Mark McPherson, chief of land and water quality for San Diego County’s environmental health agency, said Tuesday afternoon that he had received no official notice of the incident. In this case, he said an alert would not have made a major difference because the Tijuana River is still flowing with millions of gallons a day of sewage-tainted water and the county has maintained beach closures for weeks in the South Bay because of that.
Dedina at Wildcoast said the problems at Playas de Tijuana likely are contributing to the mess caused by the Tijuana River.
“The stench at the south end of IB this morning was overpowering,” he said.
Conditions were worse south of the international border.
“I have been watching and smelling a stream of untreated sewage run down the street next to my house in Playas de Tijuana and to the ocean in a constant flow,” said resident Scott S. Peters. “The authorities have simply removed the manhole covers on my street and have been letting the sewage flow like a river since the storm a few weeks ago.”
Wastewater has been a major source of tension along the border since the early 1900s because Tijuana’s sewage system has not kept up with growth. Raw sewage flows into the Tijuana River whenever it rains. Agencies on both sides of the border have made big strides to cut down the pollution by building treatment plants and other facilities.
Friday, January 14, 2011
By Ed Joyce
January 14, 2011
The $50,000 Environmental Protection Agency grant will fund WiLDCOAST's project called Clean Canyon (Cañón Limpio) for 16 months.
Ben McCue with WiLDCOAST said the effort focuses on the Los Laureles Canyon, a sub-basin of the Tijuana River Watershed and drainage area.
"This canyon is literally a stone's throw from the U.S./Mexico border fence," said McCue. "And all of the trash that's not collected in this canyon, with next rain will end up in the Tijuana Estuary and eventually off our border beaches."
Many people living in the canyon, he said, don't have basic municipal services, including trash collection.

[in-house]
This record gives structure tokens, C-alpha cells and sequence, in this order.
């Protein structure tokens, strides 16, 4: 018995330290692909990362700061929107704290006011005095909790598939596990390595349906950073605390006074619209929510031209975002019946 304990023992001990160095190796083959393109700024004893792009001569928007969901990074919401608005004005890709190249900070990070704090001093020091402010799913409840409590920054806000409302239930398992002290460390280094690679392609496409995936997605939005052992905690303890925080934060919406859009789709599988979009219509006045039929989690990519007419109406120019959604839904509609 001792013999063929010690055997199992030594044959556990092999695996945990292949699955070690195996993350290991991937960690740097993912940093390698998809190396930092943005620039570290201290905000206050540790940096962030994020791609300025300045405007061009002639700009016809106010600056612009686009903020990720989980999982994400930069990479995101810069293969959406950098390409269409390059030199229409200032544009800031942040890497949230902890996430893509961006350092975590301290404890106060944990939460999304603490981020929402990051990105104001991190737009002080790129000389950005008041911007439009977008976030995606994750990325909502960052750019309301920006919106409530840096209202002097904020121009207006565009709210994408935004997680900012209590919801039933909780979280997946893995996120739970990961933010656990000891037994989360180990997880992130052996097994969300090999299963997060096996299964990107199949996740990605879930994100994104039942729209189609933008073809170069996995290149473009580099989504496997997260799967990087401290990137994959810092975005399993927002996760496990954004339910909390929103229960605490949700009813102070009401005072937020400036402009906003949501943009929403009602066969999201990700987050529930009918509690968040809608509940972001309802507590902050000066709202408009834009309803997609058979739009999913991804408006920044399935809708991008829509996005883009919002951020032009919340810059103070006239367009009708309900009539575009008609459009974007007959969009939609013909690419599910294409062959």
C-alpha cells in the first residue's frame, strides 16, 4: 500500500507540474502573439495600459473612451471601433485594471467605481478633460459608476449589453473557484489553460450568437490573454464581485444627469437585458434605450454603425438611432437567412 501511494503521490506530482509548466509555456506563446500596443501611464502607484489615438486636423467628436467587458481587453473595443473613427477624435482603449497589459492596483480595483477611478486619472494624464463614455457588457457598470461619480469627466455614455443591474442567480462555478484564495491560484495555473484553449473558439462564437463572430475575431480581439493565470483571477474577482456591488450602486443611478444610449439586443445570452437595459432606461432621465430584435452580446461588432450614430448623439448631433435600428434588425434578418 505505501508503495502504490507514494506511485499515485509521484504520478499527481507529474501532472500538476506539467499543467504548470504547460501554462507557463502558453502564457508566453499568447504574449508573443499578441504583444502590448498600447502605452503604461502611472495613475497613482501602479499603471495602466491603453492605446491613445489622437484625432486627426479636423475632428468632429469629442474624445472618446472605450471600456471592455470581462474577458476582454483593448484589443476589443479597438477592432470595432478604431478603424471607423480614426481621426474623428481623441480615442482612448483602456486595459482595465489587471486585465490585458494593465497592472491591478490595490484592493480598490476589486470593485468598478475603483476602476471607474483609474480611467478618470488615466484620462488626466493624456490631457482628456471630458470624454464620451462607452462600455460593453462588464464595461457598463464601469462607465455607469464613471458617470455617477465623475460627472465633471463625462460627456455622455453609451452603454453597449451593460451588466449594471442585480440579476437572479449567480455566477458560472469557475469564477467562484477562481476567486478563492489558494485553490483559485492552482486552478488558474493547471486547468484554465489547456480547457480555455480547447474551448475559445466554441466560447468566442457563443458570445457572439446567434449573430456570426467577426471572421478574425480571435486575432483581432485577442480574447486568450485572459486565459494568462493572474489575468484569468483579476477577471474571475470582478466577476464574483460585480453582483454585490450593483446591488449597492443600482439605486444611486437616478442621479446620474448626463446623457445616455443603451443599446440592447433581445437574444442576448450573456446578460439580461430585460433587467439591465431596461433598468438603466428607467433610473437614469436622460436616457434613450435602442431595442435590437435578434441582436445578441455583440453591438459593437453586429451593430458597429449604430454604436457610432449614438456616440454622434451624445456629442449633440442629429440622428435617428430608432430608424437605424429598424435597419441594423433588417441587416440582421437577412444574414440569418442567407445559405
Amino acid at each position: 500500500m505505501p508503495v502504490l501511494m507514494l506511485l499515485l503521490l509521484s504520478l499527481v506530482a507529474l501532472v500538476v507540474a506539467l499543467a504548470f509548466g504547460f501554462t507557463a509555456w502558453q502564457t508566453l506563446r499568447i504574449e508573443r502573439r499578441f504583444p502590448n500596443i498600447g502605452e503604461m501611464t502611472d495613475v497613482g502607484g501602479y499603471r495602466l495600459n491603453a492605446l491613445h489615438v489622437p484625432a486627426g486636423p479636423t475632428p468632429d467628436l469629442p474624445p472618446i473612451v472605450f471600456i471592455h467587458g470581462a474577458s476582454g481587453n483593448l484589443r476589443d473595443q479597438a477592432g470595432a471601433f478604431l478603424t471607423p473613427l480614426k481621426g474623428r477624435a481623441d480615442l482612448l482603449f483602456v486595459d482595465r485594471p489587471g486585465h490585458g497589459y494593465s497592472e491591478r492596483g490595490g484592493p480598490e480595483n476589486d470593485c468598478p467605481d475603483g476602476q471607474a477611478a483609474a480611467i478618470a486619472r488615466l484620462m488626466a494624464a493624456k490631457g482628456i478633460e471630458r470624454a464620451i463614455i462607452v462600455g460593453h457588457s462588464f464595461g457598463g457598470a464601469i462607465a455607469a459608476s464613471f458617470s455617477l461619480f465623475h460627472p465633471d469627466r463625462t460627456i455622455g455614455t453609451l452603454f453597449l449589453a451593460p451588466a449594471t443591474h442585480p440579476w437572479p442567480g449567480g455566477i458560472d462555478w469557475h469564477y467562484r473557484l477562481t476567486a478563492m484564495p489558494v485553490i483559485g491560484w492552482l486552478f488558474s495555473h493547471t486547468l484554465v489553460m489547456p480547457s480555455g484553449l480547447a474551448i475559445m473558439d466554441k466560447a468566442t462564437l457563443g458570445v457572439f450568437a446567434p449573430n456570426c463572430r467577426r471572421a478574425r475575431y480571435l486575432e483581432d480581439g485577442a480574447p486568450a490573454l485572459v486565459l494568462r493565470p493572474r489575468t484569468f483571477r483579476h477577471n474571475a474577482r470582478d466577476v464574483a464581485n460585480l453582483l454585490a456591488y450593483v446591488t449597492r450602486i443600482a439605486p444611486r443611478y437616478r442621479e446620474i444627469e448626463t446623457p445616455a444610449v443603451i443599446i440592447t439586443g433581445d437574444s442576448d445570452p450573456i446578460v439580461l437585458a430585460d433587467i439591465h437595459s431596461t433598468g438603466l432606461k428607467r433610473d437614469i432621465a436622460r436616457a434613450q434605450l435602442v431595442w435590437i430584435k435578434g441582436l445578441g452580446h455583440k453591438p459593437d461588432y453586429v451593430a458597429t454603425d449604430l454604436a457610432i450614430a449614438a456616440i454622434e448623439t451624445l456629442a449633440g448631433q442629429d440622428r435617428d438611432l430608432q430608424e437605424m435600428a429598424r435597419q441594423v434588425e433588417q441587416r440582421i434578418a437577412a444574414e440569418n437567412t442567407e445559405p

"The project will be giving residents tools needed to improve trash management in their community using activities such as workshops, leadership trainings and clean-up events," McCue said. "Reducing pollution includes getting residents to recycle trash and use composting."
McCue said the project will start in February.
He said there is a movement in Tijuana to eliminate illegal settlements that create much of the trash and sewage problems that foul beaches on both sides of the border.
"Until those areas are eliminated or are provided basic services, such as sewage treatment and trash collection services, we're going to continue to feel the effects downstream in San Diego," said McCue. "Everyone recognizes that the city of Tijuana has a lot of work to do to get the city completely plumbed for sewage treatment and set up for trash collection."
McCue said there's always going to be a need for local Tijuana communities to improve trash collection and recycling through their own resources.
"Leadership training on how to mobilize their neighbors to work on innovative composting and recycling projects will clearly benefit the Tijuana Estuary and San Diego beaches," said McCue.
Beach water quality has long been an issue along the U.S.-Mexico border.
McCue said the non-profit WiLDCOAST works with border communities and agencies of both countries to reduce the sources of pollution fouling the region's waterways.
He said the project is part of EPA’s Border 2012 Program, which works to address shared environmental problems across the US-Mexico border.
"All of the border states have cross-border pollution problems," McCue said. "The binational Border 2012 program has work groups in all of the US-Mexico border states."
Monday, January 3, 2011